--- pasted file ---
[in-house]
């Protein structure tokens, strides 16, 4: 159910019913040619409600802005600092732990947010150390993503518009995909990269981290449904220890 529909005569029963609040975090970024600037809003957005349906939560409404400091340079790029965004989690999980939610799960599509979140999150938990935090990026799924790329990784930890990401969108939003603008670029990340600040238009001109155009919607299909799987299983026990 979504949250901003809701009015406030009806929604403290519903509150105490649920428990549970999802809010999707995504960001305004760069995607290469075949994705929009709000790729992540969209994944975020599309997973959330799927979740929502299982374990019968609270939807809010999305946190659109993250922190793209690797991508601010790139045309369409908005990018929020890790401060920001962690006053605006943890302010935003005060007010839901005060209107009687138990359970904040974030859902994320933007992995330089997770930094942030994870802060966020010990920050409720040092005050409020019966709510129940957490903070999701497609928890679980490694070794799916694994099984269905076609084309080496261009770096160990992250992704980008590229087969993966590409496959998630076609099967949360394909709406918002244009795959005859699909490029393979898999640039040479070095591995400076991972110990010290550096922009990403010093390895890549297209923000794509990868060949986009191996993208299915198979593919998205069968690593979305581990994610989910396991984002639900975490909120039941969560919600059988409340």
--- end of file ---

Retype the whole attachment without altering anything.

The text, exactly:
[in-house]
């Protein structure tokens, strides 16, 4: 159910019913040619409600802005600092732990947010150390993503518009995909990269981290449904220890 529909005569029963609040975090970024600037809003957005349906939560409404400091340079790029965004989690999980939610799960599509979140999150938990935090990026799924790329990784930890990401969108939003603008670029990340600040238009001109155009919607299909799987299983026990 979504949250901003809701009015406030009806929604403290519903509150105490649920428990549970999802809010999707995504960001305004760069995607290469075949994705929009709000790729992540969209994944975020599309997973959330799927979740929502299982374990019968609270939807809010999305946190659109993250922190793209690797991508601010790139045309369409908005990018929020890790401060920001962690006053605006943890302010935003005060007010839901005060209107009687138990359970904040974030859902994320933007992995330089997770930094942030994870802060966020010990920050409720040092005050409020019966709510129940957490903070999701497609928890679980490694070794799916694994099984269905076609084309080496261009770096160990992250992704980008590229087969993966590409496959998630076609099967949360394909709406918002244009795959005859699909490029393979898999640039040479070095591995400076991972110990010290550096922009990403010093390895890549297209923000794509990868060949986009191996993208299915198979593919998205069968690593979305581990994610989910396991984002639900975490909120039941969560919600059988409340």